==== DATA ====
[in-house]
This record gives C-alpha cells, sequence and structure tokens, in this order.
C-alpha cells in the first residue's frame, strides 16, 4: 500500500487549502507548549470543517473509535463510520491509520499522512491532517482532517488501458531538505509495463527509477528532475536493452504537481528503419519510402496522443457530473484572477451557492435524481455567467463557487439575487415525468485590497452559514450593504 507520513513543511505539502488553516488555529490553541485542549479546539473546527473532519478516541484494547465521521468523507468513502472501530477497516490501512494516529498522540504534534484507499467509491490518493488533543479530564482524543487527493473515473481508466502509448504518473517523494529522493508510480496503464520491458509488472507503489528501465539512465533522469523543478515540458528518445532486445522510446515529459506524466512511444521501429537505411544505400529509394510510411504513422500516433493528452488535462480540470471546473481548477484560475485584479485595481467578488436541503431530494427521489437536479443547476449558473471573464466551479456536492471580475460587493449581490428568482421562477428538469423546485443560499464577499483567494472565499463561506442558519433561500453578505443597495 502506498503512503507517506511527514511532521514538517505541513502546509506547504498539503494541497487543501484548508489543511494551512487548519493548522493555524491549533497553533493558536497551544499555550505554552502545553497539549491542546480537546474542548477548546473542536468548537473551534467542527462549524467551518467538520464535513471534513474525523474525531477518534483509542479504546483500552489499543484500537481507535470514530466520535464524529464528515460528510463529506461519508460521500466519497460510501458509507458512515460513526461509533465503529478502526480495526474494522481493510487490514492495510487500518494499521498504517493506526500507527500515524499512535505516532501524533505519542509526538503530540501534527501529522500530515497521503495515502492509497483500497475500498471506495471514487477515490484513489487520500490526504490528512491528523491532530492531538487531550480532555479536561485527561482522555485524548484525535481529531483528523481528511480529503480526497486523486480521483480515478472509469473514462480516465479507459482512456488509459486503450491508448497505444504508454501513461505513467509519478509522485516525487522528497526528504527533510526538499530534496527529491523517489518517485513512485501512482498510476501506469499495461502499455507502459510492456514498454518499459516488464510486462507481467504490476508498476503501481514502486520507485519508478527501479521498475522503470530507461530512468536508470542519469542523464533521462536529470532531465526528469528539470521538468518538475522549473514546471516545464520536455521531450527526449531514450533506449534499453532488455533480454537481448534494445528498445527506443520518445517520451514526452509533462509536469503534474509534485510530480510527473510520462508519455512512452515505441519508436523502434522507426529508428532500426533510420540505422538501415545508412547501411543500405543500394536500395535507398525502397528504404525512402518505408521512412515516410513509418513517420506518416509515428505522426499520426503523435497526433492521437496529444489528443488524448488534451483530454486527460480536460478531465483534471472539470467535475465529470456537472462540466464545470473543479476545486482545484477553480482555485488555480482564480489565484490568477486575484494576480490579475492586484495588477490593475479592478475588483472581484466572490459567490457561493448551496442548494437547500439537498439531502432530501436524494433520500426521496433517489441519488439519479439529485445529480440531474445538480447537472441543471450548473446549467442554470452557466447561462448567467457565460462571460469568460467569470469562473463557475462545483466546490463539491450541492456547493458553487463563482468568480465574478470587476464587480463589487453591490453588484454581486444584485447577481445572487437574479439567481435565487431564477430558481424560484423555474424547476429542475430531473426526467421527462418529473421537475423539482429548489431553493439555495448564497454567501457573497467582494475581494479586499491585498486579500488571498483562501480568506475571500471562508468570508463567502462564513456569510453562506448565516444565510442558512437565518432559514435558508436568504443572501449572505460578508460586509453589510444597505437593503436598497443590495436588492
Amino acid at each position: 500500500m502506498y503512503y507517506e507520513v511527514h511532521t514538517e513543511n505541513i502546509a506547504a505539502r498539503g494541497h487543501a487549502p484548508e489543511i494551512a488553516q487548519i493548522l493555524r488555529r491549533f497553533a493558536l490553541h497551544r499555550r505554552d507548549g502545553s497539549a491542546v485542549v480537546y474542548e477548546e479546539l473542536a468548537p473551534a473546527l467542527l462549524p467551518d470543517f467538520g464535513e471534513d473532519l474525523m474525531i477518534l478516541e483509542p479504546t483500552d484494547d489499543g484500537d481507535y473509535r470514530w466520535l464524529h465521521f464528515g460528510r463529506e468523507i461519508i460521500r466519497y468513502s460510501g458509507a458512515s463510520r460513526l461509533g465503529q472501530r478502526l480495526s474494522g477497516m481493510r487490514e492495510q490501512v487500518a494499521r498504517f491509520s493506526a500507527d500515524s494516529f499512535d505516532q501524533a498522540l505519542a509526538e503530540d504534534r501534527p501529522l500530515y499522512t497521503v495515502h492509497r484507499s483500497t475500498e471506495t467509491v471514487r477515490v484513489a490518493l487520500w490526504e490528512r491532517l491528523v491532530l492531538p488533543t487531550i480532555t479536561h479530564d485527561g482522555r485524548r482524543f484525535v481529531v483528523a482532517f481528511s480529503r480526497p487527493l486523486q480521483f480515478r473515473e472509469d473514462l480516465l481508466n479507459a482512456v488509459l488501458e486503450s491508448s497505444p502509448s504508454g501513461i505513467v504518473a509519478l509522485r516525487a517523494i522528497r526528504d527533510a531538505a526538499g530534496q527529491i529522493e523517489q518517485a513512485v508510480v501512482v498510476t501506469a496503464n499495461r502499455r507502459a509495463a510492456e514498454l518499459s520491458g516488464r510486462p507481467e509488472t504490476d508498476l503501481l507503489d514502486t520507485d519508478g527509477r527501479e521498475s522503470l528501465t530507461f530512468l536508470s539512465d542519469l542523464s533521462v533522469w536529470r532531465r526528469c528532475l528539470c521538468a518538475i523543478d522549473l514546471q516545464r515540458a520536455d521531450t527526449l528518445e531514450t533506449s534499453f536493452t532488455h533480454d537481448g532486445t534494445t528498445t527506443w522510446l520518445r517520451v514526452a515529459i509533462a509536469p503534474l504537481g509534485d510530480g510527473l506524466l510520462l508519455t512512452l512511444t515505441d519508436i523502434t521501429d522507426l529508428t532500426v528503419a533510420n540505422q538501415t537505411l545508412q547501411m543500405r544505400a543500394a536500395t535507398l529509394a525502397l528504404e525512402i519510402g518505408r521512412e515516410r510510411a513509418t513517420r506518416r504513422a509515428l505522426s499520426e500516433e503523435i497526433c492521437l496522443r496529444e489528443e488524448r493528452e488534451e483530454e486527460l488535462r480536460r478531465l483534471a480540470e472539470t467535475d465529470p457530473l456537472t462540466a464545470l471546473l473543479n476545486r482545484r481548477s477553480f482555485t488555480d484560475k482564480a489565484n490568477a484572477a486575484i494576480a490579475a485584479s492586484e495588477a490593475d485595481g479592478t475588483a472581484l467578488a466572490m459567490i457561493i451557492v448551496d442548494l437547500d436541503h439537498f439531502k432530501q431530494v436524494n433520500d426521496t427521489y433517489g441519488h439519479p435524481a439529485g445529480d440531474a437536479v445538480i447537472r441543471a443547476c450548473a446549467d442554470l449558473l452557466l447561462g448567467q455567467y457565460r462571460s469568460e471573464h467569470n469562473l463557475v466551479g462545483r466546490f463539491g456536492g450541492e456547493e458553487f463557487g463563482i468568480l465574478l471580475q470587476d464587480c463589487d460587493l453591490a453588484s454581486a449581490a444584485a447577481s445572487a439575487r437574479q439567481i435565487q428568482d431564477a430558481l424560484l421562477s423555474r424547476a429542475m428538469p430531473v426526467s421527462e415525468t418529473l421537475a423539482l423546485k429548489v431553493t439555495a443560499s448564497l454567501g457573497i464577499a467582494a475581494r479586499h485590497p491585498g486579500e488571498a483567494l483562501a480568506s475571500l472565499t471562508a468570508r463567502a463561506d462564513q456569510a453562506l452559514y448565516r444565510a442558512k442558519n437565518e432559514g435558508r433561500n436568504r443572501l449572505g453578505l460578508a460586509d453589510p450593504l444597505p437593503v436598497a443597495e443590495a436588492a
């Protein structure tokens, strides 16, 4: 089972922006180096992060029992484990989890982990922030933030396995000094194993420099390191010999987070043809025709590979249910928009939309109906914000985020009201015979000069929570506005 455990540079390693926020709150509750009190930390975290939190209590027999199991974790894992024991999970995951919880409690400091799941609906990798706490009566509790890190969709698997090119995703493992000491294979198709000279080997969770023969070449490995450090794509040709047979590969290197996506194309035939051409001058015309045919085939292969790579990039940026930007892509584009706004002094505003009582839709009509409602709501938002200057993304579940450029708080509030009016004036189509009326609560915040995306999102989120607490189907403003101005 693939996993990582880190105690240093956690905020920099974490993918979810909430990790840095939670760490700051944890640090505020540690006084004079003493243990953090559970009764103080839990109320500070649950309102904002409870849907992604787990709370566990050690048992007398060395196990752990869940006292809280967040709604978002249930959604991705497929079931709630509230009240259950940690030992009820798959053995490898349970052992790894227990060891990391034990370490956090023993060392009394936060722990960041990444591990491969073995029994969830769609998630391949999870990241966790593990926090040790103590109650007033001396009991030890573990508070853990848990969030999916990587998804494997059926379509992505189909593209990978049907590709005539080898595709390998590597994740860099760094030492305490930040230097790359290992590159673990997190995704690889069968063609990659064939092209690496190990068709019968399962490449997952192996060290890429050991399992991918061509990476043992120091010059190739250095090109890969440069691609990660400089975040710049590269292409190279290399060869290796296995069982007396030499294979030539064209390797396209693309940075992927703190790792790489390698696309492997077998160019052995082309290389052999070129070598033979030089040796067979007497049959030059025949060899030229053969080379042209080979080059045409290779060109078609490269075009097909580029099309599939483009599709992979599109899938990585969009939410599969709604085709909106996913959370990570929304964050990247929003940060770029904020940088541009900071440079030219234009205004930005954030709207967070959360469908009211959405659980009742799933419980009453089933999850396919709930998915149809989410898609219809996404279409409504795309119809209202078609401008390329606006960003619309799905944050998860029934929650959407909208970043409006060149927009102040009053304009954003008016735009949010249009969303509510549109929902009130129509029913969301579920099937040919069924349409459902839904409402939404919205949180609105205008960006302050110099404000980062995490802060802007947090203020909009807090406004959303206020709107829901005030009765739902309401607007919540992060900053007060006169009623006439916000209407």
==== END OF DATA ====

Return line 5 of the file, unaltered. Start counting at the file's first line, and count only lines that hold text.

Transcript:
């Protein structure tokens, strides 16, 4: 089972922006180096992060029992484990989890982990922030933030396995000094194993420099390191010999987070043809025709590979249910928009939309109906914000985020009201015979000069929570506005 455990540079390693926020709150509750009190930390975290939190209590027999199991974790894992024991999970995951919880409690400091799941609906990798706490009566509790890190969709698997090119995703493992000491294979198709000279080997969770023969070449490995450090794509040709047979590969290197996506194309035939051409001058015309045919085939292969790579990039940026930007892509584009706004002094505003009582839709009509409602709501938002200057993304579940450029708080509030009016004036189509009326609560915040995306999102989120607490189907403003101005 693939996993990582880190105690240093956690905020920099974490993918979810909430990790840095939670760490700051944890640090505020540690006084004079003493243990953090559970009764103080839990109320500070649950309102904002409870849907992604787990709370566990050690048992007398060395196990752990869940006292809280967040709604978002249930959604991705497929079931709630509230009240259950940690030992009820798959053995490898349970052992790894227990060891990391034990370490956090023993060392009394936060722990960041990444591990491969073995029994969830769609998630391949999870990241966790593990926090040790103590109650007033001396009991030890573990508070853990848990969030999916990587998804494997059926379509992505189909593209990978049907590709005539080898595709390998590597994740860099760094030492305490930040230097790359290992590159673990997190995704690889069968063609990659064939092209690496190990068709019968399962490449997952192996060290890429050991399992991918061509990476043992120091010059190739250095090109890969440069691609990660400089975040710049590269292409190279290399060869290796296995069982007396030499294979030539064209390797396209693309940075992927703190790792790489390698696309492997077998160019052995082309290389052999070129070598033979030089040796067979007497049959030059025949060899030229053969080379042209080979080059045409290779060109078609490269075009097909580029099309599939483009599709992979599109899938990585969009939410599969709604085709909106996913959370990570929304964050990247929003940060770029904020940088541009900071440079030219234009205004930005954030709207967070959360469908009211959405659980009742799933419980009453089933999850396919709930998915149809989410898609219809996404279409409504795309119809209202078609401008390329606006960003619309799905944050998860029934929650959407909208970043409006060149927009102040009053304009954003008016735009949010249009969303509510549109929902009130129509029913969301579920099937040919069924349409459902839904409402939404919205949180609105205008960006302050110099404000980062995490802060802007947090203020909009807090406004959303206020709107829901005030009765739902309401607007919540992060900053007060006169009623006439916000209407």